To sin willfully means to sin with purpose and dedication with the specific intent to thwart God. The point here is that God’s mercy, as reflected in Christ’s sacrifice, does not extend to those who consciously set their will against Him. There is nothing in the scriptures that suggests otherwise. But there is more.
The Bible also tells us that just as there remains no more sacrifice for one who sins willfully, there is also a point beyond which one can even repent.
For it is impossible for those who were once enlightened, and have tasted of the heavenly gift, and were made partakers of the Holy Ghost, And have tasted the good word of God, and the powers of the world to come, If they shall fall away, to renew them again unto repentance; seeing they crucify to themselves the Son of God afresh, and put him to an open shame. (Heb. 6: 4-6)
At this point it is VERY IMPORTANT to understand that God is not saying that everyone that strays from Him is condemned. One only has to read the parable of The Prodigal Son (Lk. 15:11-32) to see this. Even God's instructions to HIs pastors to leave the 99 and go after the one sheep that has gone astray illustrates this truth Lk. 15:4-7). The point being conveyed in Hebrews is that if one deliberately rejects God when fully understanding the consequences of his actions, and not caring, to ever care (and thus repent) again.
God’s forgiveness is definitely a GIFT. But it isn’t given unconditionally. This is a truth that is shouted out from the pages of your Bible. Notice the word “IF” in the following verses. This two letter word constitutes the greatest condition in print.
IF my people, which are called by my name, shall humble themselves, and pray, and seek my face, and turn from their wicked ways; then will I hear from heaven, and will forgive their sin, and will heal their land.( II Chronicles 7:14)
Isaiah 1: 19-20
If ye be willing and obedient, ye shall eat the good of the land:
But if ye refuse and rebel, ye shall be devoured with the sword: for the mouth of the LORD hath spoken it.
Now ask yourself a question: what happens if His people don't humble themselves and pray, and turn from their wicked ways? Will the Almighty forgive their sin and heal their land anyway?
And what if they refused to obey would they live in peace and prosperity?
Then, when giving the Sermon on the Mount, Jesus outlines one of the conditions that must be met in order to receive forgiveness from the Father.
For IF ye forgive men their trespasses, your heavenly Father will also forgive you:
This now begs a question. What if God’s people don’t forgive the trespasses of others? Will He still forgive them? Or, is His forgiveness predicated on whether we forgive those who trespass against us. Jesus provides the answer.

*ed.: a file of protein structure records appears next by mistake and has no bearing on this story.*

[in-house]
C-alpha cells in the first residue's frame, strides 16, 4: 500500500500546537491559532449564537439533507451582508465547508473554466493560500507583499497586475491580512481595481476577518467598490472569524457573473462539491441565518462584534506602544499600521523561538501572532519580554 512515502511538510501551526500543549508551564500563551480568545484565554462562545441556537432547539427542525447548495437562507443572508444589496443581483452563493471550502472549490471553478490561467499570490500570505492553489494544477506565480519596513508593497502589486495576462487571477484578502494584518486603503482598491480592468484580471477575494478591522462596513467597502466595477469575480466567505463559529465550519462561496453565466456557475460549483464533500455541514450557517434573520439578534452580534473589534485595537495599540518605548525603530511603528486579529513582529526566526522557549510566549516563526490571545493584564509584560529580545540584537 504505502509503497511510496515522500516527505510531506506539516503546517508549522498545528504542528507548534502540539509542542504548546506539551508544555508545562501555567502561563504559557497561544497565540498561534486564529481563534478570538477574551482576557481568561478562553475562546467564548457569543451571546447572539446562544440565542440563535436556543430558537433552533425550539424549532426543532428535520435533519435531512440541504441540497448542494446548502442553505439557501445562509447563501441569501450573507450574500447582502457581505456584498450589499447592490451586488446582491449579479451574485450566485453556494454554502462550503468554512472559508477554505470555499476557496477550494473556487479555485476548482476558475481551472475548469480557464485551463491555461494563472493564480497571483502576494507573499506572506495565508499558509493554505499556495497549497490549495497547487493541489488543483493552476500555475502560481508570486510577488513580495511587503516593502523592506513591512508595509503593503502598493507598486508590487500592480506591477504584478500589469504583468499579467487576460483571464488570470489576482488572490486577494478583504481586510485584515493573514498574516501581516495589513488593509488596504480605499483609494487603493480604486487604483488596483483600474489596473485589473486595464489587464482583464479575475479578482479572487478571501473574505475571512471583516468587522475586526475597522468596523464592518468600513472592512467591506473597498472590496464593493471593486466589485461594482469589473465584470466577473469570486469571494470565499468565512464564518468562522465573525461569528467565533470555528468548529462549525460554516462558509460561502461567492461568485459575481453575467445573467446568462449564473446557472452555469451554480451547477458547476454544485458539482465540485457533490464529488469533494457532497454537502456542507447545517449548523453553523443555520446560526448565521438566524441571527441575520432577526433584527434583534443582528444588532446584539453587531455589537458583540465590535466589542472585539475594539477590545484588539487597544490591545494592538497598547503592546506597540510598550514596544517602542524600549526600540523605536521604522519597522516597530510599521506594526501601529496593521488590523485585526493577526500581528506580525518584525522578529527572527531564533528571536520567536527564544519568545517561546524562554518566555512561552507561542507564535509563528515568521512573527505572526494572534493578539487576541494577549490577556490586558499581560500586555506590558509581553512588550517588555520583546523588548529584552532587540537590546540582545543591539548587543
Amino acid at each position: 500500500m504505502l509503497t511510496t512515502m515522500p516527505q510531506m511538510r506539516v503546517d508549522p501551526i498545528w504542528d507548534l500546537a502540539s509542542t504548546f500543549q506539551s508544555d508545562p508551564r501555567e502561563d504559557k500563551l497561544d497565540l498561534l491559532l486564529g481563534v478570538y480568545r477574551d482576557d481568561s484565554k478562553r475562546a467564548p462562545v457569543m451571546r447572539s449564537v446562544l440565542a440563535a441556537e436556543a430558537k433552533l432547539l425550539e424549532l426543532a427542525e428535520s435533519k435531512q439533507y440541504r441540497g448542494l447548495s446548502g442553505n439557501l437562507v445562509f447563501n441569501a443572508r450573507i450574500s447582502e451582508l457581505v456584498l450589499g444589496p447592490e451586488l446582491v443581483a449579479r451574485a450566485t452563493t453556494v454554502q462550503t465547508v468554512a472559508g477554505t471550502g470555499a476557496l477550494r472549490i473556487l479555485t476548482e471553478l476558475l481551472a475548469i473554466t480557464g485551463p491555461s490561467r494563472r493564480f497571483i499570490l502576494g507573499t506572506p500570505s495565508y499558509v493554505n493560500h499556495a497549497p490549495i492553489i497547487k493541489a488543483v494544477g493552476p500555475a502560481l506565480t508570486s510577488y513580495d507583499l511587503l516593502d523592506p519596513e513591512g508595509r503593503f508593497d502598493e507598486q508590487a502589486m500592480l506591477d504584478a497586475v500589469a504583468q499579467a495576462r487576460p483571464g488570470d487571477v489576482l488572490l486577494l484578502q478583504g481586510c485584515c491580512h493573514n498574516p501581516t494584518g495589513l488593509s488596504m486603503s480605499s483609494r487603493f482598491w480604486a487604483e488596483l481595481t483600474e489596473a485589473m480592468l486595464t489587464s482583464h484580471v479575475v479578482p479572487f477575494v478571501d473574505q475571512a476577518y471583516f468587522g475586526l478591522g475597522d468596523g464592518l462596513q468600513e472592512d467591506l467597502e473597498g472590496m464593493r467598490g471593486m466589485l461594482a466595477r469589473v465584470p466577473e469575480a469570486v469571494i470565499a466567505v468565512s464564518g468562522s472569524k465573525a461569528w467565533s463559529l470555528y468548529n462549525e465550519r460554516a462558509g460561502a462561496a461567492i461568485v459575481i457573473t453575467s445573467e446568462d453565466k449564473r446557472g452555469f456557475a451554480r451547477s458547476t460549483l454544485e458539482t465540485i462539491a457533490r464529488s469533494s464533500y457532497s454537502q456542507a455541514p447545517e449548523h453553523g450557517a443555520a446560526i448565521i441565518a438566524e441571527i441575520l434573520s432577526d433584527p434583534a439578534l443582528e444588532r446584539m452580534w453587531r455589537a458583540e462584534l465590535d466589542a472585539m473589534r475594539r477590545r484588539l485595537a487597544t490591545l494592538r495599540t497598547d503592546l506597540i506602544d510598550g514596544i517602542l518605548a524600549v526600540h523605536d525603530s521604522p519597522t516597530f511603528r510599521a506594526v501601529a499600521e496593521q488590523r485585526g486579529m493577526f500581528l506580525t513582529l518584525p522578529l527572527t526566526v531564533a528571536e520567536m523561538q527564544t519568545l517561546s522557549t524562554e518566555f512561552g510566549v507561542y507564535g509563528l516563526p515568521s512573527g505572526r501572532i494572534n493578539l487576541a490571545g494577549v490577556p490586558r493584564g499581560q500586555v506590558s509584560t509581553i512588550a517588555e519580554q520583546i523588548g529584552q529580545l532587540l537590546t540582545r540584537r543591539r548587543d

But IF ye forgive not men their trespasses, neither will your Father forgive your trespasses. (Mt. 6: 14-15)
Further evidence of the conditional nature of God’s forgiveness was expressed by the apostle John. In his second epistle, John identifies another way to gain access to God’s forgiveness, and once again there are conditions.
IF we confess our sins, he is faithful and just to forgive us our sins, and to cleanse us from all unrighteousness. (I Jn. 1:9)
But what if we don’t confess our sins? Will He still cleanse us? Will He forgive us? Make no mistake about it, God wants to forgive. The apostle Peter made that fact perfectly clear.
The Lord is not slack concerning his promise, as some men count slackness; but is longsuffering to us-ward, not willing that any should perish, but that all should come to repentance. (2 Pe. 3:9)
Here is how Paul expressed it when writing to the evangelist Timothy.
For this is good and acceptable in the sight of God our Savior; Who will have all men to be saved, and to come unto the knowledge of the truth. (1 Tim.2:3-4)
Clearly, God is a forgiving God. But His forgiveness is not without conditions. The choice in this regard is really quite simple: If one refuses to repent (condition) there will be no forgiveness. And without forgiveness there is only death. Here is how the Messiah expressed it in words that couldn't be more clear. Furthermore, he uttered them twice.
There were present at that season some that told him of the Galilaeans, whose blood Pilate had mingled with their sacrifices. And Jesus answering said unto them, Suppose ye that these Galilaeans were sinners above all the Galilaeans, because they suffered such things? I tell you, Nay: but, except ye repent, ye shall all likewise perish. Or those eighteen, upon whom the tower in Siloam fell, and slew them, think ye that they were sinners above all men that dwelt in Jerusalem? I tell you, Nay: but, except ye repent, ye shall all likewise perish. (Lk. 13: 1-5)
Here is the point. Regardless of how vigorously some may contend that God’s mercy, as reflected in His forgiveness, is offered without conditions, it simply isn’t true. The Almighty’s righteousness demands to be honored. For God to extend mercy to those who refuse to repent would do just the opposite. It would be a mockery to Himself and His law.